What Are Terpenes? We Consult Our Medical Marijuana Doctors in Colorado Springs, CO

Since scientists first isolated THC in 1964, researchers have explored the possible health benefits of cannabinoids like THC and CBD. But recent years have seen a spike in interest in another one of cannabis’ components. In this post, our medical marijuana doctors in Colorado Springs, CO will explain what terpenes are and how they work to give cannabis its therapeutic effects.

What are Terpenes?

Terpenes are a family of molecules that carry aroma and flavor. There are hundreds of terpenes in nature. Plants and some animals can produce these compounds, including marijuana.

In nature, terpenes play a vital part in a plant’s lifecycle. Some of them drive away predators, giving plants a chance to survive in the world. Others attract beneficial insects, like bees, and help plants reproduce.

Terpenes have a multitude of uses outside of cannabis. They’re commonly included in food additives for their potent flavors. Because of their strong aromas, many terpenes also appear in cleaners and soaps. Perfumers have used terpenes for thousands of years, rendering them down into essential oils to use in their fragrant creations. Some of these molecules have industrial applications as inks, adhesives, and solvents.

Many medical marijuana terpenes even have possible therapeutic benefits. They can reduce pain, ease anxiety, and more. We’ll cover this in more detail later.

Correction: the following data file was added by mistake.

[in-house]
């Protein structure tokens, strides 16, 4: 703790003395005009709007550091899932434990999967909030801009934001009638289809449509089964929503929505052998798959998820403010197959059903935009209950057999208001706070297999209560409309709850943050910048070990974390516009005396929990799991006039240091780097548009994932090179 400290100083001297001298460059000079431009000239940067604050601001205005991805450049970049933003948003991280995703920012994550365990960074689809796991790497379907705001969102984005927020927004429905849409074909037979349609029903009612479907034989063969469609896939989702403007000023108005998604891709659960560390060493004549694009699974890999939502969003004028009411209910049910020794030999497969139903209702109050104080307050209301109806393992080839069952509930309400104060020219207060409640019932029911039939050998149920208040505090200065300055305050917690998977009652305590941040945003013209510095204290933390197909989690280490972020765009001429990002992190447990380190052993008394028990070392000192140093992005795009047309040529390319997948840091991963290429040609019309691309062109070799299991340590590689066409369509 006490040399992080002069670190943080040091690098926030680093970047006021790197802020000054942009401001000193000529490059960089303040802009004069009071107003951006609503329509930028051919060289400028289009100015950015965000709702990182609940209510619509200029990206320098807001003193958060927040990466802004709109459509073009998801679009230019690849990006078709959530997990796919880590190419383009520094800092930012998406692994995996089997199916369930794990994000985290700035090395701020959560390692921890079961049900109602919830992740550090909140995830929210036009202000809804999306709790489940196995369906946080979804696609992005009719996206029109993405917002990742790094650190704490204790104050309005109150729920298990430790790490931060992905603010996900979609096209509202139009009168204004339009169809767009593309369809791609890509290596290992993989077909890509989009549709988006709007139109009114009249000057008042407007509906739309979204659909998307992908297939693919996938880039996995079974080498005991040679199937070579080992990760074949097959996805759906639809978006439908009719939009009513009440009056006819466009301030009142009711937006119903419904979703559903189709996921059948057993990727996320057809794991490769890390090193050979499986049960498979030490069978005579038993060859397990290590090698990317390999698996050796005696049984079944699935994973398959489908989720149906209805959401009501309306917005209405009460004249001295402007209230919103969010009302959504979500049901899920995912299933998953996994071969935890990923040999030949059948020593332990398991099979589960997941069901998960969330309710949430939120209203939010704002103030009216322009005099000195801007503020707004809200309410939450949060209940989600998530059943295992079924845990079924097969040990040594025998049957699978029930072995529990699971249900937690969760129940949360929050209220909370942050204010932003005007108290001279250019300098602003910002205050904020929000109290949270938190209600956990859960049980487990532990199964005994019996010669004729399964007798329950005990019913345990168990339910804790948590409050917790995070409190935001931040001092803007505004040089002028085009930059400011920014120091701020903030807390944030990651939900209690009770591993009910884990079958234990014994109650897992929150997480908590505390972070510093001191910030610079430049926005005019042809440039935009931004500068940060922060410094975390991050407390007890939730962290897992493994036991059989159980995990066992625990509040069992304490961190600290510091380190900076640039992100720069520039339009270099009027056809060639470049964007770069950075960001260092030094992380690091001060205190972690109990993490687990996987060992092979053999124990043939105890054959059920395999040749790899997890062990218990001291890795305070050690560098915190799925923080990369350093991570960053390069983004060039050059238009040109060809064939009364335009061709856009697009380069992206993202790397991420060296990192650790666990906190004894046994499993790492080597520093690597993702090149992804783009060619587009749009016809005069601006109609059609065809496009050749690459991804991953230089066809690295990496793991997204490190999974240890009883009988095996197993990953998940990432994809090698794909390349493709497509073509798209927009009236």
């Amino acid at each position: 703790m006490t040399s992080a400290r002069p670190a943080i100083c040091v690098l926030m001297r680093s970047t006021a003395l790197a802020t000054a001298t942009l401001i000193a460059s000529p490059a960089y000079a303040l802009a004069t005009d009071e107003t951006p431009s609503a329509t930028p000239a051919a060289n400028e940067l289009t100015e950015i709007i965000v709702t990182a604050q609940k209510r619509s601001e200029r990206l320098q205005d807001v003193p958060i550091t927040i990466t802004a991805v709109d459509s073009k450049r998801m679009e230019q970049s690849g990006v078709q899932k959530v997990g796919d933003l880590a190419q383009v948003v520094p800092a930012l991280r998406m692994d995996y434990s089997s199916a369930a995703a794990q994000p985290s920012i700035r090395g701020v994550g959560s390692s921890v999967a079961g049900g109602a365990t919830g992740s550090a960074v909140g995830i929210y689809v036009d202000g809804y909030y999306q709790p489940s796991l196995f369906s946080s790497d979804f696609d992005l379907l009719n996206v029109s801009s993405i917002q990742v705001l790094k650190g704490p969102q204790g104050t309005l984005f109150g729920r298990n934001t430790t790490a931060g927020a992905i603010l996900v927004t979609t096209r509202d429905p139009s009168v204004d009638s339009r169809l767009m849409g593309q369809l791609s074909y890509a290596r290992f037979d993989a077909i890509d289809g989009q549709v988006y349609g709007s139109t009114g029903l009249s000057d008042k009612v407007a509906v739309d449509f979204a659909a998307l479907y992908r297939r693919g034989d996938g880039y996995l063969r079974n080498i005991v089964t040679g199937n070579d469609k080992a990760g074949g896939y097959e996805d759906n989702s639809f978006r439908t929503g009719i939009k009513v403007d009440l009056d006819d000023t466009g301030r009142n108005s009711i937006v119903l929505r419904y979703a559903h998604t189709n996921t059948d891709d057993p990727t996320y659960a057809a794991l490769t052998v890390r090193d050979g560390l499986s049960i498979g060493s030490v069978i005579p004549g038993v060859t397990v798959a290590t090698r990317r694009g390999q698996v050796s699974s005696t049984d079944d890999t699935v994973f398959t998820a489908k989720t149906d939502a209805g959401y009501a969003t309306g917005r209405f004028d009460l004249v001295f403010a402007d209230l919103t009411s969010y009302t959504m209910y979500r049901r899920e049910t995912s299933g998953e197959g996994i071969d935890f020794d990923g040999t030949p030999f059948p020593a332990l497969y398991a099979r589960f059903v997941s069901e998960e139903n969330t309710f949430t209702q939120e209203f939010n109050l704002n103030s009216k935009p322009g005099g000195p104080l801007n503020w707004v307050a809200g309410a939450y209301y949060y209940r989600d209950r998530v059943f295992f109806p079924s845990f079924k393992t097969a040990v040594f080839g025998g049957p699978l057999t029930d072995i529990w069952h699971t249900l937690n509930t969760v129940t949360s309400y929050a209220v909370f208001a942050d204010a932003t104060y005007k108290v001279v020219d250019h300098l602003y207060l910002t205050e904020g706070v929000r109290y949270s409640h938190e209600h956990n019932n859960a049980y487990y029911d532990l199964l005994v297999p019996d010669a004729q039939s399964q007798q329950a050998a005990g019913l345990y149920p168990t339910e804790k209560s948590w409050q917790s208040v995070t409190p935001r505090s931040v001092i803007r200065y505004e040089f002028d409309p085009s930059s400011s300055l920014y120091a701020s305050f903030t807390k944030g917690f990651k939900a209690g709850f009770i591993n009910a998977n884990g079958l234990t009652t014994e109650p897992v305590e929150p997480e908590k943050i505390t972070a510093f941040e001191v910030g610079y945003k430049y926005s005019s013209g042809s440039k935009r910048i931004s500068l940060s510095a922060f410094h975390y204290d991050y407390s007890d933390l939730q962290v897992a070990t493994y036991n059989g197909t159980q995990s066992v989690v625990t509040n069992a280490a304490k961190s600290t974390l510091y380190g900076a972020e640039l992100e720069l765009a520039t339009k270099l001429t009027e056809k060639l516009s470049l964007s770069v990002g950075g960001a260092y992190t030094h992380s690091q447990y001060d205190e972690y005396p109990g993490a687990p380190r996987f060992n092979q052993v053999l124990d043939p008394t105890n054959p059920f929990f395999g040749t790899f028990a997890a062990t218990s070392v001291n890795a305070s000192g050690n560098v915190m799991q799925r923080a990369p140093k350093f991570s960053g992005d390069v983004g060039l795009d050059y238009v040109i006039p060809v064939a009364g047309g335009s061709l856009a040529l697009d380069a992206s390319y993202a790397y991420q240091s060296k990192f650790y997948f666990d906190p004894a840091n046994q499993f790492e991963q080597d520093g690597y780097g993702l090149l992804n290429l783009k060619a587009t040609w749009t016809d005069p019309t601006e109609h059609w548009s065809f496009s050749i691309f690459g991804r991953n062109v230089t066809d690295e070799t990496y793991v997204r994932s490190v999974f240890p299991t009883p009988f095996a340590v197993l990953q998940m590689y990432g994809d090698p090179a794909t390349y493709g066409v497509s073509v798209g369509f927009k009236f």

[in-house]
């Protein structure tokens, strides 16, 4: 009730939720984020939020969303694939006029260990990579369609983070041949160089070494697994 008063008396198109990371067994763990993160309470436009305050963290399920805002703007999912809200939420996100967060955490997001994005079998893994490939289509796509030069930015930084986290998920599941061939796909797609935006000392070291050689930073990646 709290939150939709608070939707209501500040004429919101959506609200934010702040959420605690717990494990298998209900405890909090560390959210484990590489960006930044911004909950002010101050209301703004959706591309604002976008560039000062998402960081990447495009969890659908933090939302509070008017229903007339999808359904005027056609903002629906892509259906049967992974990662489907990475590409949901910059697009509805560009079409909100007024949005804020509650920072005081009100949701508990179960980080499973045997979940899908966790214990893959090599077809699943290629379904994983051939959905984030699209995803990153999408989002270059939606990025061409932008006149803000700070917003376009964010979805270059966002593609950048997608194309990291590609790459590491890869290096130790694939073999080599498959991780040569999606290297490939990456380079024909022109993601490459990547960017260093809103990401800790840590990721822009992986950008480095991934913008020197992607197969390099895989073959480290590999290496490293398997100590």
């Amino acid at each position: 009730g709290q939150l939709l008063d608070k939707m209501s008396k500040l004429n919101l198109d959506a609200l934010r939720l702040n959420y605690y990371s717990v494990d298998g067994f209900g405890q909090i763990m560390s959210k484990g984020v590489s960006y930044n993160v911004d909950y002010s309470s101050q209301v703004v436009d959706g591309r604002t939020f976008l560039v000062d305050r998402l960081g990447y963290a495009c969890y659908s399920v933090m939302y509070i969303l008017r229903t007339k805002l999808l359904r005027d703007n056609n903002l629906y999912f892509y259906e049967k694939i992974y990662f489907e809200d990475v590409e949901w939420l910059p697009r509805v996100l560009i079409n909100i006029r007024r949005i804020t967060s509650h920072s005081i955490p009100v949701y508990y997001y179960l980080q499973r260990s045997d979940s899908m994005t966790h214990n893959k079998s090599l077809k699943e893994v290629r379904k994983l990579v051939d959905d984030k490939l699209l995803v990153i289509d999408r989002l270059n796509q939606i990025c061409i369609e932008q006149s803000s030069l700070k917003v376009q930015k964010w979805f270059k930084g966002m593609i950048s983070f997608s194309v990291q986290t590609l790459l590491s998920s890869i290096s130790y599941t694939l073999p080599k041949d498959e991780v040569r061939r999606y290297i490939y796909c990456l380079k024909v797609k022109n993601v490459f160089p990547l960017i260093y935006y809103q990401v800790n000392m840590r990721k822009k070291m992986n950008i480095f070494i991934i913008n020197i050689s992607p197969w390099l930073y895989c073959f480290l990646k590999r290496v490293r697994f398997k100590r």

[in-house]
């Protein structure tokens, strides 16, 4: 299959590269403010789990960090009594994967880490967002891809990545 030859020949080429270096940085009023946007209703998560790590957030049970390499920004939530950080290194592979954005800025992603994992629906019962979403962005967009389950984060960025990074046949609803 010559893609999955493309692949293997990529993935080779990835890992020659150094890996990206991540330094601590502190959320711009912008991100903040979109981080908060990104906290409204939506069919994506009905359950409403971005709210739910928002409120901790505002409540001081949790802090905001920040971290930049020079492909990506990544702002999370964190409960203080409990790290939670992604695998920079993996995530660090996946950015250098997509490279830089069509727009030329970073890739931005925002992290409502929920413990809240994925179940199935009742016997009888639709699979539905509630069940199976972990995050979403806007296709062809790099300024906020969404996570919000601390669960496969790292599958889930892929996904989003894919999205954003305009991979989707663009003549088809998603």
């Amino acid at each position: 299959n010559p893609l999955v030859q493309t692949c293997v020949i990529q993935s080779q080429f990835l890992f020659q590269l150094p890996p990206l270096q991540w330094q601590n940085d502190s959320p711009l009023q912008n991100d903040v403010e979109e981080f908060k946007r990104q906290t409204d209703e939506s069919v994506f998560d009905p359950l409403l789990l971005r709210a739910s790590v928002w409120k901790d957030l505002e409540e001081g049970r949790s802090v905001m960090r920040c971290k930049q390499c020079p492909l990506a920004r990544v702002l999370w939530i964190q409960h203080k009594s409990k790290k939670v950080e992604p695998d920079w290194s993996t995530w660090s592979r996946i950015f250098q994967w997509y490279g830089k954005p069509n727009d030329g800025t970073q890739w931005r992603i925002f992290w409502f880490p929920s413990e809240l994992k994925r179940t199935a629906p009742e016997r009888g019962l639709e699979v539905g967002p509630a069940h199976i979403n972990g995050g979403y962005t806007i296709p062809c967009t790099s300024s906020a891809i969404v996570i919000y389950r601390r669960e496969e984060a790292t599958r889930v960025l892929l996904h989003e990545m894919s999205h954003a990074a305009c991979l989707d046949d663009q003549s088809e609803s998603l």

When used in combination with THC, CBD, or other cannabinoids, terpenes may increase their effectiveness. Terpenes can even enhance the effects of other terpenes. This phenomenon is known as the “Entourage Effect.”

What are Common Terpenes in Medical Marijuana?

There are more than 100 terpenes that occur naturally in medical marijuana plants. Those terpenes don’t all appear in medical marijuana plants, though. In fact, most strains of medical cannabis feature many of the same terpenes.

Below, we’ll outline some of the most common terpenes in medical marijuana.


Limonene is one of the most common terpenes in cannabis. Coincidentally, it’s also one of the most-studied terpenes. Outside of medical marijuana, limonene occurs in the rinds of citrus fruit like lemons and oranges. It’s also common in juniper plants.